Vintage cool: Tips to purchase and care for your jewelry finds

A vintage bracelet from Marks Jewelers, 817 Mass. Owner Brad Parsons suggests having a jeweler confirm repairs are possible on a vintage piece before purchasing.

What’s old is new again, right? Especially in the current economic climate, folks looking for something new and shiny are turning to something used.

Vintage jewelry can be cheaper, more unique and sometimes more durable (Hey, it’s survived this long!) than present-day bling — if you know what you’re looking for.

Surrounded by baskets full of vintage rings, bracelets and other jewelry, Lawrence resident Tricia Rock tries on a necklace at her home.

This vintage bracelet is part of Tricia Rock’s collection of vintage jewelry. She found it at the Salvation Army Thrift Store for a few dollars.

We talked with jewelry makers, sellers and lovers to find out just what you should be looking for when considering a vintage piece.

• Know what you’re looking at. Rachael Sudlow, who teaches jewelry making for the Lawrence Arts Center and sells her own goods in town and on websites such as and, says it’s always good to learn what you can about the piece, whether it’s a low-cost ring or high-end necklace.

“Looking for a hallmark of a metal stamp can help you identify quality metals, and any high-quality piece of jewelry should be labeled — 14kt is the common stamp for 14-karat gold, just like 10kt and 18Kt correspond with their qualities. Point-925 is a common stamp for sterling silver, and .999 is the stamp for fine silver,” Sudlow says. “PLAT, PT950 and PT900 are all markings for platinum, a very expensive, high-quality metal.”

• Consider condition. Vintage jewelry lover Tricia Rock says the first thing she does when she’s drawn to a vintage piece is give it a really thorough once-over.

“Always be sure to check all clasps and closures to see they’re in working order,” she says. “And look over any gems or stones to see they are secured on the piece correctly. Treat the piece like you will be wearing it in the future. I like to actually wear jewelry around a store while I shop to get a good feel for it.”

Brad Parsons, owner of Marks Jewelers, 817 Mass., says to also note that while many vintage items can be repaired, it’s good to make sure it can be saved before purchasing. If it’s a clasp, that’s one thing, if it’s a damaged stone, that’s quite another. If it’s an expensive piece, find out if the current owner will let it be examined by a skilled jeweler or repairman.

• Old doesn’t mean unique. Costume and commercially churned out jewelry were just as common last century as it is now, says Ernie Cummings, owner of Kizer-Cummings Jewelers, 833 Mass. Do your research and find out if you’re looking at something run-of-the-mill or one-of-a-kind. It might not be apparent on face value alone.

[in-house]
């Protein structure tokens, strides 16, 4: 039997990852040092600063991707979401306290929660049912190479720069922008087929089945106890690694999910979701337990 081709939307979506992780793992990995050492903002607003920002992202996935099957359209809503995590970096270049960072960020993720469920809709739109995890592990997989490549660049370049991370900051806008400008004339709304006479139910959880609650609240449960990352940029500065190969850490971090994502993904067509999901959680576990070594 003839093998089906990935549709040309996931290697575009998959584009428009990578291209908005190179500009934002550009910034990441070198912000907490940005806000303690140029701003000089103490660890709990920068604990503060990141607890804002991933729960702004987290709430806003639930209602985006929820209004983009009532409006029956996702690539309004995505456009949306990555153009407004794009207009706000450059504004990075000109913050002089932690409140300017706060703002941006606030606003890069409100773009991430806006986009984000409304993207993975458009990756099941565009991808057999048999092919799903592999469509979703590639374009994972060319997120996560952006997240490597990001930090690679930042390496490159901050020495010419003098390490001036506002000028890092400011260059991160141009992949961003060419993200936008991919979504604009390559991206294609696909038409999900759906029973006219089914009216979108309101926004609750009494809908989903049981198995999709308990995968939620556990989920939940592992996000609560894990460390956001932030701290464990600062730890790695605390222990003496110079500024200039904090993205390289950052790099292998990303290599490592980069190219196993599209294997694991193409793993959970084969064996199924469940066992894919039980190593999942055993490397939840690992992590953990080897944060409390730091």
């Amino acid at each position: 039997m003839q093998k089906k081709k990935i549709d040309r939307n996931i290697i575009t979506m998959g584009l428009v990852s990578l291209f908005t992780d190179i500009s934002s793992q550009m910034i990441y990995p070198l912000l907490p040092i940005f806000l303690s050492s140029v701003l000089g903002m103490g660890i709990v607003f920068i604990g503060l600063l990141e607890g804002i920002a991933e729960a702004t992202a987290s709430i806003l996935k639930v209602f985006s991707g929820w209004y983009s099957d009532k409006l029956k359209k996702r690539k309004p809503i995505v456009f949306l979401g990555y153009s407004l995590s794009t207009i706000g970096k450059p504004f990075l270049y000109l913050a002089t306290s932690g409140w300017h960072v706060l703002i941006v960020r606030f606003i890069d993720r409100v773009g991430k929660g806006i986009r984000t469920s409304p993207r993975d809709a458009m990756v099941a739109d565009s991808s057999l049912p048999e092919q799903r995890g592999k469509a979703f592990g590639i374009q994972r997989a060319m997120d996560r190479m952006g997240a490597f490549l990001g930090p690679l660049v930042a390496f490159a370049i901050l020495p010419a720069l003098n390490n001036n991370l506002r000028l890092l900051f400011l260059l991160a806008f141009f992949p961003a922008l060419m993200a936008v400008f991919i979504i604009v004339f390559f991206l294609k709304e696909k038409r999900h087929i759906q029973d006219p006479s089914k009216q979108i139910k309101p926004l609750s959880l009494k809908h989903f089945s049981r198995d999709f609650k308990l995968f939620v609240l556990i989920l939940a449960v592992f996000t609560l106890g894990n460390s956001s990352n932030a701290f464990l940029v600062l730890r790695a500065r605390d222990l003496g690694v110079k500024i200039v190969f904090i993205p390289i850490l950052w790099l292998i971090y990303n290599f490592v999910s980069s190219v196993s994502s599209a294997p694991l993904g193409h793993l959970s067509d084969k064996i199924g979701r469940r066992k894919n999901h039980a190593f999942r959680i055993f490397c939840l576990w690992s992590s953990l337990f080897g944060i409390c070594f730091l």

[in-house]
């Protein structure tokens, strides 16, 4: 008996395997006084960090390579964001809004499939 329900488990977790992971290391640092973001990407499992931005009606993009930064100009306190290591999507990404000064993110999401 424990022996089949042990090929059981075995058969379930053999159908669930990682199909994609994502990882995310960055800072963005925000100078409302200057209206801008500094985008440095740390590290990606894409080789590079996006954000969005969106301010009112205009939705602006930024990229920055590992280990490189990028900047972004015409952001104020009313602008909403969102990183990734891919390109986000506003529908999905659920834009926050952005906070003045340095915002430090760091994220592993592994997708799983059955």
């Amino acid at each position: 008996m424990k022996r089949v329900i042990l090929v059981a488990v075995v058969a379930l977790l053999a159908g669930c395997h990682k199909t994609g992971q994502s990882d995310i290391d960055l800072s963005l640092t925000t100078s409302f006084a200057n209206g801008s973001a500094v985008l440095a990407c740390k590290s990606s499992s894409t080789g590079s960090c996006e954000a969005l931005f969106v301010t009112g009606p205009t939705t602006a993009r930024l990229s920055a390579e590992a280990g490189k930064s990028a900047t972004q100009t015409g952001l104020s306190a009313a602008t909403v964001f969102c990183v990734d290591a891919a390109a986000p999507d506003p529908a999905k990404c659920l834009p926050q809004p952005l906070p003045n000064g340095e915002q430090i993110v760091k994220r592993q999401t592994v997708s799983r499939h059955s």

“There’s a lot of vintage jewelry that was just commercial jewelry. In fact, probably most of it was,” Cummings says. “Some of the pieces were more limited — it’s kind of the same way as now, there are some more limited editions.”

• Health considerations. Nearly every jewelry wearer has probably had a ring or bracelet turn her skin Hulk green. Vintage jewelry that has been plated can wear until the original metal shows through, and, depending on the metal, this can cause a rash or skin discoloration. A nickel allergy commonly causes a rash in wearers. Also of note, watch for pewter pieces — pewter is actually about 20 percent lead and 80 percent tin, says Parsons. Also a possible lead culprit? Cast items (like charms) that aren’t specifically labeled lead-free.

If you’re worried about lead, you can get an instant lead testing kit from Home Depot and other hardware stores for about $25.

If it’s just green skin you’ve noticed, Rock suggests painting the portion in direct skin contact with clear nail polish. She says this prevents green fingers and wrists.

• Already the owner of vintage jewelry? If you are planning on selling some of your jewelry, do consider getting it appraised by an expert jeweler before sending it off to one of those cash-for-gold operations. You might get money for your bling faster going the commercial route, but you also might send something truly unique to scrap, Parsons says.

“It’s really sad to think that that industry has sucked up the amount of magnificent pieces of jewelry that have gone to the scrap pile, via (cash for gold),” he says, suggesting a true jeweler’s appraisal of your goods before resorting to scrapping them. “You really feel good when you find somebody that appreciates something and is willing to take over and give it another 30 years, 50 years.”